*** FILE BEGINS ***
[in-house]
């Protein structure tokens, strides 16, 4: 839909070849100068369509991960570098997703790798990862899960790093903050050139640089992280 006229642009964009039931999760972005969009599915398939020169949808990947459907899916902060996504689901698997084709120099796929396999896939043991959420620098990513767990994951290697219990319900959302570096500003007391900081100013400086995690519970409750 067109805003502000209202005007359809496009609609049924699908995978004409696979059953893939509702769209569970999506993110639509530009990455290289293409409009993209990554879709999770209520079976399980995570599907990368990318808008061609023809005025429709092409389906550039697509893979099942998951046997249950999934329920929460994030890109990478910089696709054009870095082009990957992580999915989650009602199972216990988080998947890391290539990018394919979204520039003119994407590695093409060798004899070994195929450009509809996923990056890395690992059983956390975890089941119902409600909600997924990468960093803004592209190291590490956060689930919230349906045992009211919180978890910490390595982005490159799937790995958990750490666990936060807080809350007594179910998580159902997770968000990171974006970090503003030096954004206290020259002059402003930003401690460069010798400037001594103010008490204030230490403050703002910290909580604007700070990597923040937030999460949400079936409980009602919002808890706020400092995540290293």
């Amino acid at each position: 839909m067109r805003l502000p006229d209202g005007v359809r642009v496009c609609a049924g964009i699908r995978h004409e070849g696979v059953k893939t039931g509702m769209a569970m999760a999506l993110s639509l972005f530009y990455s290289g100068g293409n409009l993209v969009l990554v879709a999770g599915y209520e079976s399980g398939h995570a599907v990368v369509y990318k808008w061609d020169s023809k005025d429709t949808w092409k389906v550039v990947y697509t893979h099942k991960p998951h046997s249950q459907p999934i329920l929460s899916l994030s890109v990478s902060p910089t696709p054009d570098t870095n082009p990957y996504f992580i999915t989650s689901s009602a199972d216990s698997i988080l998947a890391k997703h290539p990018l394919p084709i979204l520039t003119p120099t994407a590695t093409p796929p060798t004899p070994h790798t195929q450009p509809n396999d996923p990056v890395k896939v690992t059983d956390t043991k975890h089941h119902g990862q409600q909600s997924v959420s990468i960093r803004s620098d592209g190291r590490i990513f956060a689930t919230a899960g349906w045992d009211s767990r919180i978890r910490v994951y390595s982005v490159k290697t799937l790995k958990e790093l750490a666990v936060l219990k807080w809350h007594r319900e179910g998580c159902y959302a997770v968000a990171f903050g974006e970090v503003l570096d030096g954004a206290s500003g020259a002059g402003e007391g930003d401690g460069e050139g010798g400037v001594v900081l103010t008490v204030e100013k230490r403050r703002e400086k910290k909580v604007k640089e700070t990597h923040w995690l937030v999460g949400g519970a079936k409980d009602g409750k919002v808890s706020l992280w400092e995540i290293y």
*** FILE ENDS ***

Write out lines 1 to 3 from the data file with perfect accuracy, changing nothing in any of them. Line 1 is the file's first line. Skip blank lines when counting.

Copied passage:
[in-house]
């Protein structure tokens, strides 16, 4: 839909070849100068369509991960570098997703790798990862899960790093903050050139640089992280 006229642009964009039931999760972005969009599915398939020169949808990947459907899916902060996504689901698997084709120099796929396999896939043991959420620098990513767990994951290697219990319900959302570096500003007391900081100013400086995690519970409750 067109805003502000209202005007359809496009609609049924699908995978004409696979059953893939509702769209569970999506993110639509530009990455290289293409409009993209990554879709999770209520079976399980995570599907990368990318808008061609023809005025429709092409389906550039697509893979099942998951046997249950999934329920929460994030890109990478910089696709054009870095082009990957992580999915989650009602199972216990988080998947890391290539990018394919979204520039003119994407590695093409060798004899070994195929450009509809996923990056890395690992059983956390975890089941119902409600909600997924990468960093803004592209190291590490956060689930919230349906045992009211919180978890910490390595982005490159799937790995958990750490666990936060807080809350007594179910998580159902997770968000990171974006970090503003030096954004206290020259002059402003930003401690460069010798400037001594103010008490204030230490403050703002910290909580604007700070990597923040937030999460949400079936409980009602919002808890706020400092995540290293």
């Amino acid at each position: 839909m067109r805003l502000p006229d209202g005007v359809r642009v496009c609609a049924g964009i699908r995978h004409e070849g696979v059953k893939t039931g509702m769209a569970m999760a999506l993110s639509l972005f530009y990455s290289g100068g293409n409009l993209v969009l990554v879709a999770g599915y209520e079976s399980g398939h995570a599907v990368v369509y990318k808008w061609d020169s023809k005025d429709t949808w092409k389906v550039v990947y697509t893979h099942k991960p998951h046997s249950q459907p999934i329920l929460s899916l994030s890109v990478s902060p910089t696709p054009d570098t870095n082009p990957y996504f992580i999915t989650s689901s009602a199972d216990s698997i988080l998947a890391k997703h290539p990018l394919p084709i979204l520039t003119p120099t994407a590695t093409p796929p060798t004899p070994h790798t195929q450009p509809n396999d996923p990056v890395k896939v690992t059983d956390t043991k975890h089941h119902g990862q409600q909600s997924v959420s990468i960093r803004s620098d592209g190291r590490i990513f956060a689930t919230a899960g349906w045992d009211s767990r919180i978890r910490v994951y390595s982005v490159k290697t799937l790995k958990e790093l750490a666990v936060l219990k807080w809350h007594r319900e179910g998580c159902y959302a997770v968000a990171f903050g974006e970090v503003l570096d030096g954004a206290s500003g020259a002059g402003e007391g930003d401690g460069e050139g010798g400037v001594v900081l103010t008490v204030e100013k230490r403050r703002e400086k910290k909580v604007k640089e700070t990597h923040w995690l937030v999460g949400g519970a079936k409980d009602g409750k919002v808890s706020l992280w400092e995540i290293y």